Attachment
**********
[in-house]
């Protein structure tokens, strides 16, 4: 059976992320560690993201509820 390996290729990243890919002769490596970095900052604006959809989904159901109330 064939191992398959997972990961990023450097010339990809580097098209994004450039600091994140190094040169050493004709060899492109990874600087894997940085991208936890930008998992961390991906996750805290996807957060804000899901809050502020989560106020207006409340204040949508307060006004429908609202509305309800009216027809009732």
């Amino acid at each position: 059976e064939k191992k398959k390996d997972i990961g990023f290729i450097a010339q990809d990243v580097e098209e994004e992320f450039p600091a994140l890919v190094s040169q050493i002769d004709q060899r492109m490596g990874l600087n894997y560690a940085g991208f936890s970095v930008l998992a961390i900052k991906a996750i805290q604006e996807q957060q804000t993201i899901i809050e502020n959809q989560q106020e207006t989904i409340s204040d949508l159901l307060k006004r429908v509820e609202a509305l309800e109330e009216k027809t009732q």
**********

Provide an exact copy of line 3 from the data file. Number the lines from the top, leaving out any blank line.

């Amino acid at each position: 059976e064939k191992k398959k390996d997972i990961g990023f290729i450097a010339q990809d990243v580097e098209e994004e992320f450039p600091a994140l890919v190094s040169q050493i002769d004709q060899r492109m490596g990874l600087n894997y560690a940085g991208f936890s970095v930008l998992a961390i900052k991906a996750i805290q604006e996807q957060q804000t993201i899901i809050e502020n959809q989560q106020e207006t989904i409340s204040d949508l159901l307060k006004r429908v509820e609202a509305l309800e109330e009216k027809t009732q």